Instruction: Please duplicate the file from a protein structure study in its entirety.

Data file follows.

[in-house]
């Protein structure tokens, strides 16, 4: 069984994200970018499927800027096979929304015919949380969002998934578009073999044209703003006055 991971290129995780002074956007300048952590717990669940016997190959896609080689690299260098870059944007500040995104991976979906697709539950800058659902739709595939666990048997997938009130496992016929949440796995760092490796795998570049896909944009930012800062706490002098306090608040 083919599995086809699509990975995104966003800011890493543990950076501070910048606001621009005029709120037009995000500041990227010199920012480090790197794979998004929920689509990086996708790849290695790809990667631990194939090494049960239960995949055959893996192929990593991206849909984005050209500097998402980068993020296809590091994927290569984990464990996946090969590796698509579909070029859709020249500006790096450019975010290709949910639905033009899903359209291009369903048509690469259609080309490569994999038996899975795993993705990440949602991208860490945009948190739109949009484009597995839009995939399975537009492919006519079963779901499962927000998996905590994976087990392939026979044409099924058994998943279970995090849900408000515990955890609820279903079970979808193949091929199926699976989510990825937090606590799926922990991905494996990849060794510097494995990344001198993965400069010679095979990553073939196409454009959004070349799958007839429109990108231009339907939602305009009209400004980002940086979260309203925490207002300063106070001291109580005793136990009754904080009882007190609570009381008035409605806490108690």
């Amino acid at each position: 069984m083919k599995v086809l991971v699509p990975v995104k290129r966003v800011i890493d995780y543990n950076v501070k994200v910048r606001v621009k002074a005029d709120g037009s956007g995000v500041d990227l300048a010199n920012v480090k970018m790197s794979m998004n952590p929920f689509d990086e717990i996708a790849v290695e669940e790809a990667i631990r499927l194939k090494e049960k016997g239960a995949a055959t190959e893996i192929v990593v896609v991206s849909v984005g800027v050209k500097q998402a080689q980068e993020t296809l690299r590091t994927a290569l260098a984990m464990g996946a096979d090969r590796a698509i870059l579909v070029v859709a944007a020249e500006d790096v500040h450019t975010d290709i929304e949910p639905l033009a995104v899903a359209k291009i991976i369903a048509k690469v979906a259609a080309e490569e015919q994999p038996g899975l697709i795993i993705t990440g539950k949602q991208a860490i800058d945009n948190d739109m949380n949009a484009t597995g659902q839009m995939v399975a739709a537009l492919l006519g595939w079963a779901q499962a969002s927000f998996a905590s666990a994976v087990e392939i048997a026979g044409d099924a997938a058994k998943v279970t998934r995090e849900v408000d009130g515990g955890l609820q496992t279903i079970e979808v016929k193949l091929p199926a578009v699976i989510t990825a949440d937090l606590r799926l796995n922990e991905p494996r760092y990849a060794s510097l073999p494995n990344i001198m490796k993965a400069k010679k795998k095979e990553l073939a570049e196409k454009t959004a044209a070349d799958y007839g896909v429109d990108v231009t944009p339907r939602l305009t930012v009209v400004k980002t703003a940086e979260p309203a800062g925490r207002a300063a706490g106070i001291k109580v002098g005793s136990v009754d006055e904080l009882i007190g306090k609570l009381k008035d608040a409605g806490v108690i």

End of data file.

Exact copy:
[in-house]
């Protein structure tokens, strides 16, 4: 069984994200970018499927800027096979929304015919949380969002998934578009073999044209703003006055 991971290129995780002074956007300048952590717990669940016997190959896609080689690299260098870059944007500040995104991976979906697709539950800058659902739709595939666990048997997938009130496992016929949440796995760092490796795998570049896909944009930012800062706490002098306090608040 083919599995086809699509990975995104966003800011890493543990950076501070910048606001621009005029709120037009995000500041990227010199920012480090790197794979998004929920689509990086996708790849290695790809990667631990194939090494049960239960995949055959893996192929990593991206849909984005050209500097998402980068993020296809590091994927290569984990464990996946090969590796698509579909070029859709020249500006790096450019975010290709949910639905033009899903359209291009369903048509690469259609080309490569994999038996899975795993993705990440949602991208860490945009948190739109949009484009597995839009995939399975537009492919006519079963779901499962927000998996905590994976087990392939026979044409099924058994998943279970995090849900408000515990955890609820279903079970979808193949091929199926699976989510990825937090606590799926922990991905494996990849060794510097494995990344001198993965400069010679095979990553073939196409454009959004070349799958007839429109990108231009339907939602305009009209400004980002940086979260309203925490207002300063106070001291109580005793136990009754904080009882007190609570009381008035409605806490108690």
């Amino acid at each position: 069984m083919k599995v086809l991971v699509p990975v995104k290129r966003v800011i890493d995780y543990n950076v501070k994200v910048r606001v621009k002074a005029d709120g037009s956007g995000v500041d990227l300048a010199n920012v480090k970018m790197s794979m998004n952590p929920f689509d990086e717990i996708a790849v290695e669940e790809a990667i631990r499927l194939k090494e049960k016997g239960a995949a055959t190959e893996i192929v990593v896609v991206s849909v984005g800027v050209k500097q998402a080689q980068e993020t296809l690299r590091t994927a290569l260098a984990m464990g996946a096979d090969r590796a698509i870059l579909v070029v859709a944007a020249e500006d790096v500040h450019t975010d290709i929304e949910p639905l033009a995104v899903a359209k291009i991976i369903a048509k690469v979906a259609a080309e490569e015919q994999p038996g899975l697709i795993i993705t990440g539950k949602q991208a860490i800058d945009n948190d739109m949380n949009a484009t597995g659902q839009m995939v399975a739709a537009l492919l006519g595939w079963a779901q499962a969002s927000f998996a905590s666990a994976v087990e392939i048997a026979g044409d099924a997938a058994k998943v279970t998934r995090e849900v408000d009130g515990g955890l609820q496992t279903i079970e979808v016929k193949l091929p199926a578009v699976i989510t990825a949440d937090l606590r799926l796995n922990e991905p494996r760092y990849a060794s510097l073999p494995n990344i001198m490796k993965a400069k010679k795998k095979e990553l073939a570049e196409k454009t959004a044209a070349d799958y007839g896909v429109d990108v231009t944009p339907r939602l305009t930012v009209v400004k980002t703003a940086e979260p309203a800062g925490r207002a300063a706490g106070i001291k109580v002098g005793s136990v009754d006055e904080l009882i007190g306090k609570l009381k008035d608040a409605g806490v108690i």